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Mentoring and Community Partnerships

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Troubleshooting Training: How Three Programs Prepare Volunteers to Mentor People Leaving Prison and Jail

Staff at the CSG Justice Center talked to three reentry programs with promising training practices about their experiences developing and delivering training to volunteer mentors.

From National Mentoring Month to Black History Month–Highlighting the Value of Mentorship for Communities of Color and People in Reentry

“We would never want mentors to refer to the mentees [using] negative terminology that’s associated with incarceration,” said Ronald Day, associate vice president of the David Rothenberg Center for Public Policy at the Fortune Society, a New York City organization that was awarded a Second Chance Act adult mentoring grant in 2016.

Second Chance Act Mentoring Grantee Receives National Criminal Justice Program Award

The Connection Inc., a Connecticut-based nonprofit organization, was one of five organizations in the country to receive the 2016 Outstanding Criminal Justice Program Award from the National Criminal Justice Association.

For the Formerly Incarcerated, Peer Mentoring Can Offer Chance to ‘Give Back’

In Wayne County, Detroit Central City uses peer supports in their work with low-income individuals who have serious mental and behavioral health needs. As a FY2014 Second Chance Act Mentoring grantee, the organization credits its first peer-support project to statewide interest in using peer supports as a component of substance use treatment and mental health care.

NRRC Projects

Second Chance Act Programs Supporting Community-Based Mentoring and Transitional Services for Adults

Through the Second Chance Act, multiple programs have provided funding for nonprofit organizations—including faith-based, tribal, and community-based nonprofit organizations—and federally recognized tribal communities to provide mentoring and transitional services for adults returning to their communities from incarceration. The U.S. Department of Justice’s Bureau of Justice Assistance and Office of Juvenile Justice and Delinquency Prevention have administered the awards.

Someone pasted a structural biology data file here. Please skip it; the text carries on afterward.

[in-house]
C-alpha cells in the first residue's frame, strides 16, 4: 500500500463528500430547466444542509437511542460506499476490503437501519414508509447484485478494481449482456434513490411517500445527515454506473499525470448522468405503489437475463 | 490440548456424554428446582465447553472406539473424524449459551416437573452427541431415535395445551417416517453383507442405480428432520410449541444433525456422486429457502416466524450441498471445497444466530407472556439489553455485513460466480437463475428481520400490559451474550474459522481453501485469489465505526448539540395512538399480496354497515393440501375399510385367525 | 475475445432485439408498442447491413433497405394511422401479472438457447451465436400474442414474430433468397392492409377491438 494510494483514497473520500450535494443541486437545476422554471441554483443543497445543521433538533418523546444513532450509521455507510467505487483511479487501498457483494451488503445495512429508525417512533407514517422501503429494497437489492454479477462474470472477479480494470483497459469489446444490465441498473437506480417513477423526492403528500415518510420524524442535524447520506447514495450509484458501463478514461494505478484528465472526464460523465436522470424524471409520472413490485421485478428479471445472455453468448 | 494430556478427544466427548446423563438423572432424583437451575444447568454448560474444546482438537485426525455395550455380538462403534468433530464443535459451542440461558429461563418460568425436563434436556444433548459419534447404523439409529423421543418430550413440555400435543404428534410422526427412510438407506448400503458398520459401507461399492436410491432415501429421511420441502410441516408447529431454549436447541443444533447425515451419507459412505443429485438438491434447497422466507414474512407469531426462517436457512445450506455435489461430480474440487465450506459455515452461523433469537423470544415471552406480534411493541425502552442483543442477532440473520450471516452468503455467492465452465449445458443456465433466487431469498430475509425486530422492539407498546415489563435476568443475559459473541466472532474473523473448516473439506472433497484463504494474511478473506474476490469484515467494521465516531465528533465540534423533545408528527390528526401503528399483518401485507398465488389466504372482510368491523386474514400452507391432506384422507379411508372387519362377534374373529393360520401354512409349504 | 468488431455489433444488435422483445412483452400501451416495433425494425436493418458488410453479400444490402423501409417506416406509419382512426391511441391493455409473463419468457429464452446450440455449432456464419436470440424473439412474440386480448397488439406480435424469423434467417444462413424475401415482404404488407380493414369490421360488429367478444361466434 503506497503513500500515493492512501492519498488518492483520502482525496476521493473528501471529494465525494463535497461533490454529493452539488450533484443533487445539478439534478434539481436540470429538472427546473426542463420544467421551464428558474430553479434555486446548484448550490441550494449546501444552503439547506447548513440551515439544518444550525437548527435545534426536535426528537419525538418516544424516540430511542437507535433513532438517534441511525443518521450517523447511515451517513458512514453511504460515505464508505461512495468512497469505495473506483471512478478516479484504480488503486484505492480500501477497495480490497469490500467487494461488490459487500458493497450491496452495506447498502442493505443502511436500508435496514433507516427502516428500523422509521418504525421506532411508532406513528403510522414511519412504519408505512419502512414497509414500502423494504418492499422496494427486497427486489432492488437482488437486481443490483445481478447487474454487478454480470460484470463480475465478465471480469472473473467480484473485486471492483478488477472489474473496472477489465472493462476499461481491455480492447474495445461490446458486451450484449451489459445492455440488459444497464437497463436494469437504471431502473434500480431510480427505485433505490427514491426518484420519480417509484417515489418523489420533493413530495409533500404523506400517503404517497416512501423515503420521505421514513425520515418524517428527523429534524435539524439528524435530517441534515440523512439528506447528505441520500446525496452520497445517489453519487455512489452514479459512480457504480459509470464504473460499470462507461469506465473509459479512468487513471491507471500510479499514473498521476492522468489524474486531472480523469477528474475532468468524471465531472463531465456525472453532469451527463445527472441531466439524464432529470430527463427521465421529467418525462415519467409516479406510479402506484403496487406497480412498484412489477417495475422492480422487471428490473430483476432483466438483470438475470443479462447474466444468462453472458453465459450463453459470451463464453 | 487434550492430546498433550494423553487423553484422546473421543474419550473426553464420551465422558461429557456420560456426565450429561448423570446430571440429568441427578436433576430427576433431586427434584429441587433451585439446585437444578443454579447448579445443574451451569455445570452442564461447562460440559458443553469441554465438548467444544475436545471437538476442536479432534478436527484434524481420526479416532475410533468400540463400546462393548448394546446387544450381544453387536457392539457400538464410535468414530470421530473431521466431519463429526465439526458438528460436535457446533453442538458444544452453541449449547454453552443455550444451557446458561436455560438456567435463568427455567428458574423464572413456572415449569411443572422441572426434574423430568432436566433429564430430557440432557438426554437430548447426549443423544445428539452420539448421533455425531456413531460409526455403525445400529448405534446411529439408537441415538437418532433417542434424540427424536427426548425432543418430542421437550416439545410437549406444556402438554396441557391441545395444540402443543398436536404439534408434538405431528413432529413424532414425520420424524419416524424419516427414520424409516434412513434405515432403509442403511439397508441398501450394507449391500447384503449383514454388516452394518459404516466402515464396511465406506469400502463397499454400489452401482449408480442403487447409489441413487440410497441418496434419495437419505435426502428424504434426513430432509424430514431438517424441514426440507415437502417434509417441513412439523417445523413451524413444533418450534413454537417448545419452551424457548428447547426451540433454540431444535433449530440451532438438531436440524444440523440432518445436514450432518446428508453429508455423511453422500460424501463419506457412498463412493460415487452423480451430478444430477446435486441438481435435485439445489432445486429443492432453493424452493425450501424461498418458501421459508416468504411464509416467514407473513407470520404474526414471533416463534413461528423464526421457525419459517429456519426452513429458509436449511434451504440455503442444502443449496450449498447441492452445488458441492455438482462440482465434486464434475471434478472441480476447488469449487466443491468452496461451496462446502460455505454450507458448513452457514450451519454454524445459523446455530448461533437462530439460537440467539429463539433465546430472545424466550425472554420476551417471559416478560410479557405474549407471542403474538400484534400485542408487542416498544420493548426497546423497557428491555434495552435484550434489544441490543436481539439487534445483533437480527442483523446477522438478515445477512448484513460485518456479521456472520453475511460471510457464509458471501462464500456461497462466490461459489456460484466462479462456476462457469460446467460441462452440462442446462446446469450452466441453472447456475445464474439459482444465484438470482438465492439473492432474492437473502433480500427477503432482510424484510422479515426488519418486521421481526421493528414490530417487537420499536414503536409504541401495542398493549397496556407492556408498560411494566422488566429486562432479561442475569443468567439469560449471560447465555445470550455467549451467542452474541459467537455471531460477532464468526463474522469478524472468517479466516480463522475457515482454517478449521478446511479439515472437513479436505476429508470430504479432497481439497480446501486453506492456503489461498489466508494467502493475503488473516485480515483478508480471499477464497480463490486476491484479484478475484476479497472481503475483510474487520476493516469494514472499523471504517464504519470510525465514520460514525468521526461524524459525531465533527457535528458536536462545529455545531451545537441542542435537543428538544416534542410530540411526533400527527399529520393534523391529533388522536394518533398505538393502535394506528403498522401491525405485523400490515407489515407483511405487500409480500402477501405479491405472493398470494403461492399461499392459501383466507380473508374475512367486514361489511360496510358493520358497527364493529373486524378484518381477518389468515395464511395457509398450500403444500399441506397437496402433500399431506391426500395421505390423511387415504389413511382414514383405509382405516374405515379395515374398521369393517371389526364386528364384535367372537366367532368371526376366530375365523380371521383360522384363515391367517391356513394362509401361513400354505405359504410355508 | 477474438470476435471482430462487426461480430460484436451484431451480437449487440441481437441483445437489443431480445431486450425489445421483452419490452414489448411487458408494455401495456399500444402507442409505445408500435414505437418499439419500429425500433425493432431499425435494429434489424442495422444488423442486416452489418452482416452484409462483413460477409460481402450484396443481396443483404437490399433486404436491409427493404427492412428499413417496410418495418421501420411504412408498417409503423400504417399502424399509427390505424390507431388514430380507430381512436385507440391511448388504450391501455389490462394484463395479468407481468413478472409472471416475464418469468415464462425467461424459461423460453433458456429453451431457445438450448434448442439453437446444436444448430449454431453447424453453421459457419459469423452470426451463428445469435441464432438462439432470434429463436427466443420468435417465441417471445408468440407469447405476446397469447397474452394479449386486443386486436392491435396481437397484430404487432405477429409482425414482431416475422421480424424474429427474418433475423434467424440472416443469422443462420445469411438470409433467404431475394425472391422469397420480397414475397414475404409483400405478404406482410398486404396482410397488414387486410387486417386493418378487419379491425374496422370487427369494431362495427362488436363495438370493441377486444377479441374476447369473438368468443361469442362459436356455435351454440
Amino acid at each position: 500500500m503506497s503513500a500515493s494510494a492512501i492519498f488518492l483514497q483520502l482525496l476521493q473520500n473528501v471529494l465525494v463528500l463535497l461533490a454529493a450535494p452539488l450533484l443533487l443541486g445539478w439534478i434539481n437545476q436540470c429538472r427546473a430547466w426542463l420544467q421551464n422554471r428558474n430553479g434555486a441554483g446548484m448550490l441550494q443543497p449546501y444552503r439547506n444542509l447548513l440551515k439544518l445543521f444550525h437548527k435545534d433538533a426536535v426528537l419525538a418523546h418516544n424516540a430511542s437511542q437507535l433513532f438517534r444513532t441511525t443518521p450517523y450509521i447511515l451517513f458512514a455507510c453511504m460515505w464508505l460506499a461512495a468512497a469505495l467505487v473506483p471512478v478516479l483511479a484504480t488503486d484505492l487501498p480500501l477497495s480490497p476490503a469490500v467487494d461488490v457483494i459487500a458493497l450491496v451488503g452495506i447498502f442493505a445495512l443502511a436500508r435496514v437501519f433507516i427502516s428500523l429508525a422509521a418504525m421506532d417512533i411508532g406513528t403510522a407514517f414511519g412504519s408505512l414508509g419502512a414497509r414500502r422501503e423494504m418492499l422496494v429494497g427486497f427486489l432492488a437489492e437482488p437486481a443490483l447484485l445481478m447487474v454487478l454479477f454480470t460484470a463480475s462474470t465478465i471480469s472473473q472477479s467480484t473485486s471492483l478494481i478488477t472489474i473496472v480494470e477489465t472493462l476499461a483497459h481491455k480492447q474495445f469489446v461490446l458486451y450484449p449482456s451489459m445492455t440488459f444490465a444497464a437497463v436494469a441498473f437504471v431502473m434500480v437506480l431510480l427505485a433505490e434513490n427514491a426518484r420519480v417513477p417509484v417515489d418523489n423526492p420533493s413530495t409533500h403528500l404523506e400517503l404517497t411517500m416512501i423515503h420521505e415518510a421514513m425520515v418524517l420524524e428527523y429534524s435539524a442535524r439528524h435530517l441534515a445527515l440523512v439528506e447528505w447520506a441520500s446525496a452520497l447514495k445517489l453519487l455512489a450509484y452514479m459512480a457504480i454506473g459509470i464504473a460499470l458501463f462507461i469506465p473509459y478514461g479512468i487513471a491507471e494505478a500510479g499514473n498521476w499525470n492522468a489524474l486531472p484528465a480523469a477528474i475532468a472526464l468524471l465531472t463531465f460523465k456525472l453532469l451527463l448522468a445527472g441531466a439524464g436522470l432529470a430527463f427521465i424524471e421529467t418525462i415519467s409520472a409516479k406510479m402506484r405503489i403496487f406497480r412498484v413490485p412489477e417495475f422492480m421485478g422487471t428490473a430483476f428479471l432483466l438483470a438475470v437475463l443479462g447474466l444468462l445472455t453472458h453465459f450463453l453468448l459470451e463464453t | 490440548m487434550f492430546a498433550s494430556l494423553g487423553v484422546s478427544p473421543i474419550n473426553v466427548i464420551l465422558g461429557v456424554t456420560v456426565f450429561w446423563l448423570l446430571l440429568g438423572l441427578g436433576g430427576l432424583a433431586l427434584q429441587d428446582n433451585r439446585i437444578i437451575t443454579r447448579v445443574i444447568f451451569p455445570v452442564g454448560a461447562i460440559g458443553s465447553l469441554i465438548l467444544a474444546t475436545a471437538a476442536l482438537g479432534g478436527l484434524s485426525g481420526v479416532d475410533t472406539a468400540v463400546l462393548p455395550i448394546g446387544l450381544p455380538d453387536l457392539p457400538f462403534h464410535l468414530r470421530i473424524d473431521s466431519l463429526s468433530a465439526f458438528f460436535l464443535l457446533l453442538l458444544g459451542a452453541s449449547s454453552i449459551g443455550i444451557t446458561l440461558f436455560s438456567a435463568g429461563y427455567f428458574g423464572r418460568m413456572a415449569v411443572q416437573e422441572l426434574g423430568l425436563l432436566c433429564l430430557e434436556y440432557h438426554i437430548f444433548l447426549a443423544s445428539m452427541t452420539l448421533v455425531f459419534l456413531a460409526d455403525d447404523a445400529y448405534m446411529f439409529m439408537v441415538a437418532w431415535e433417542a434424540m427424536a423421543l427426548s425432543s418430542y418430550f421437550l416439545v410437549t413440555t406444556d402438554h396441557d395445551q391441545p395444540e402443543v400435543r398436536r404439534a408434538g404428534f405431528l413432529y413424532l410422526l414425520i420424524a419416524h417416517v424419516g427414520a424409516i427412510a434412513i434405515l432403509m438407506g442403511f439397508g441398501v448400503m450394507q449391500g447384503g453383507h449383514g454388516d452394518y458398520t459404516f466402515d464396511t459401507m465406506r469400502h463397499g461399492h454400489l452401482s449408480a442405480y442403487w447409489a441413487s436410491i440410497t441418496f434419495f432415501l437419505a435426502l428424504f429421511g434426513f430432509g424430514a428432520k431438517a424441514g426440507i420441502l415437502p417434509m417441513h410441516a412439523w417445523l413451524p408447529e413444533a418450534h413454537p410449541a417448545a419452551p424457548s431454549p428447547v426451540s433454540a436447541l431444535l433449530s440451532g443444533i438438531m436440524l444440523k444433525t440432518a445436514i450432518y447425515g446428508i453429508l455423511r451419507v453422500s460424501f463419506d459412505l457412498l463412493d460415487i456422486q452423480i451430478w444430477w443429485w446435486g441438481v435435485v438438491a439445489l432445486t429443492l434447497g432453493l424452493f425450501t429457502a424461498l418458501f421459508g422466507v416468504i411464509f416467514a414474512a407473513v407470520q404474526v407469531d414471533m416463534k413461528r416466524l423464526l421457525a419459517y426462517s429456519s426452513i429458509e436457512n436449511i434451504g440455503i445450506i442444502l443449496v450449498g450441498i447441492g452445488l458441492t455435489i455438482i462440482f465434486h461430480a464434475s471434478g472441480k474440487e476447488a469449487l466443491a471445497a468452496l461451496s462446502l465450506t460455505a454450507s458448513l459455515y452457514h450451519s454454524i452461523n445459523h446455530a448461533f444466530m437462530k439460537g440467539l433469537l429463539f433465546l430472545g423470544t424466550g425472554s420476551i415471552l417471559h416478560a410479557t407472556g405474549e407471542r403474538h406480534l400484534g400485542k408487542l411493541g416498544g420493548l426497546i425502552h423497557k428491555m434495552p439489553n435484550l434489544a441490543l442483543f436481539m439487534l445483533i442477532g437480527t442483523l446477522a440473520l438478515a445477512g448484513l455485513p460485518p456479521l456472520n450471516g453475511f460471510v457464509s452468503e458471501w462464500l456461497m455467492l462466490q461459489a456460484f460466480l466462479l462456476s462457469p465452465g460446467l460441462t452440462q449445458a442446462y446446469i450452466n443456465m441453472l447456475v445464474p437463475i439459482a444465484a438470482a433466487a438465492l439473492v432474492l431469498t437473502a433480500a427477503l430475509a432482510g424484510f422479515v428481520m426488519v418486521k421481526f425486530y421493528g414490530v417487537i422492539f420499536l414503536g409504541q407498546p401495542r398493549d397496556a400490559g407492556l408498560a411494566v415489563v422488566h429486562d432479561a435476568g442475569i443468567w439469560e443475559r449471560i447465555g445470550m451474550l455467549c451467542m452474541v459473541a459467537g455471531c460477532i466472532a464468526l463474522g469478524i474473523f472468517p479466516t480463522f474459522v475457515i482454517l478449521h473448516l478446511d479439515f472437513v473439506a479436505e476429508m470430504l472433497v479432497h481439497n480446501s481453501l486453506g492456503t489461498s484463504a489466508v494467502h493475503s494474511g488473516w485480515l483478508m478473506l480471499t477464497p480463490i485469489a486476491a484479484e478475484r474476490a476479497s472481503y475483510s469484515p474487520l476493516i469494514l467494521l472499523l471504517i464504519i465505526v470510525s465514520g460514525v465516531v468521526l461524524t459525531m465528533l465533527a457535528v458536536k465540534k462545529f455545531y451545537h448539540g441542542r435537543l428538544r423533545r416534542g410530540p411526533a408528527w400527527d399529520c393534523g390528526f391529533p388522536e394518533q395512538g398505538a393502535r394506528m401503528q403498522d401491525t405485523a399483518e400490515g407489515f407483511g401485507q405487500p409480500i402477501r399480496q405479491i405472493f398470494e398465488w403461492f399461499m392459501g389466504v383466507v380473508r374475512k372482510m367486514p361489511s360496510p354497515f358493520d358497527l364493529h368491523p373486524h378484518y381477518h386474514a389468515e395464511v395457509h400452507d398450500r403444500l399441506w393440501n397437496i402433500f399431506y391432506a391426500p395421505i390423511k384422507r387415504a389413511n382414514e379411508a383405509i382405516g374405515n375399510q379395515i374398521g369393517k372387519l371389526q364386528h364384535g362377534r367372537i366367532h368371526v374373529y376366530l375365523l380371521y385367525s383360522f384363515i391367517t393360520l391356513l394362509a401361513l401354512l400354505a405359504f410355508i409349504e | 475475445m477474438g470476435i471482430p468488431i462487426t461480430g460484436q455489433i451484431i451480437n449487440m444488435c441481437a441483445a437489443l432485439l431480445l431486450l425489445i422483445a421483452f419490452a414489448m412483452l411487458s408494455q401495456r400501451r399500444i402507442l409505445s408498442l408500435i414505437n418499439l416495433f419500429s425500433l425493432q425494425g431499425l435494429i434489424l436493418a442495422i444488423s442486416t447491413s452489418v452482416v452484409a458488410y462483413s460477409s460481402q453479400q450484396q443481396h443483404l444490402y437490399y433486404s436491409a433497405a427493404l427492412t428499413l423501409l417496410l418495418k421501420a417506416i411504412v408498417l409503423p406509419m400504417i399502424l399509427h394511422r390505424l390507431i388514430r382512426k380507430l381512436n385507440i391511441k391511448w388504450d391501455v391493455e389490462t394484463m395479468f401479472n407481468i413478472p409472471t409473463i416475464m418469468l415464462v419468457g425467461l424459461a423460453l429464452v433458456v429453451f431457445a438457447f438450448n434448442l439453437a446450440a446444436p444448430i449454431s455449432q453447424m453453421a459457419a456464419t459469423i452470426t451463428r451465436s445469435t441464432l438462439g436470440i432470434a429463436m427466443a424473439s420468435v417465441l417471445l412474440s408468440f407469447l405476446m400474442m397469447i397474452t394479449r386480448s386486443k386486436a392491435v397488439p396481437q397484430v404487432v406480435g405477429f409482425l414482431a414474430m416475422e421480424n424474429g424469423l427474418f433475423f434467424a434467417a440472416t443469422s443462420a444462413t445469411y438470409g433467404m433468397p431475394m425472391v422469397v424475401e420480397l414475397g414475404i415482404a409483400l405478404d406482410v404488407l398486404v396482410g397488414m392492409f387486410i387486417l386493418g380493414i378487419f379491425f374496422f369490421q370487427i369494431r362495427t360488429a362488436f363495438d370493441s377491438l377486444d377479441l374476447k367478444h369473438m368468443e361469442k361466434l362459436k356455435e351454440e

Second Chance Act Programs Supporting Mentoring and Transitional Services for Youth

Through the Second Chance Act, multiple programs provided funding for nonprofit organizations—including faith-based, tribal, and community-based nonprofit organizations—and federally recognized tribal communities to provide mentoring and transitional services for youth returning to their communities from secure confinement settings, as well as for children and families of incarcerated parents. The U.S. Department of Justice’s Office of Juvenile Justice and Delinquency Prevention (OJJDP) administered the awards.

Key Resources

Mentoring as a Component of Reentry: Practical Considerations from the Field

This publication offers five broad, field-based practical considerations for incorporating mentoring into reentry programs for adults. Although the primary audience for this publication is community-based reentry organizations that are incorporating adult mentoring into their portfolio of reentry services, corrections agencies, other organizations, and legislative officials may also find this publication useful for gaining a better understanding of the components of adult mentoring in reentry.

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Community-Based Organizations and Corrections Agencies: Relationship-Building Questionnaire

An appendix from Mentoring as a Component of Reentry, "Community-Based Organizations and Corrections Agencies: Relationship-Building Questionnaire," is available as a separate, complementary resource for community-based adult reentry programs that are seeking to formalize a partnership with a corrections agency.

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Reentry Partnerships: A Guide for States & Faith-Based and Community Organizations

This guide offers practical recommendations for how state government officials and community-based service providers can better use limited resources to help people released from prisons and jails successfully and safely rejoin neighborhoods and families.

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Mentoring Formerly Incarcerated Adults: Insights from the Ready4Work Reentry Initiative

This report explores mentoring as a tool for supporting the successful reintegration of formerly incarcerated individuals within the context of a larger reentry strategy—in this case, the Ready4Work model. This report describes Ready4Work's mentoring component; it examines the extent to which mentoring was attractive to participants, the types of adults who volunteered to serve as mentors and how receipt of mentoring was related to participants' outcomes.

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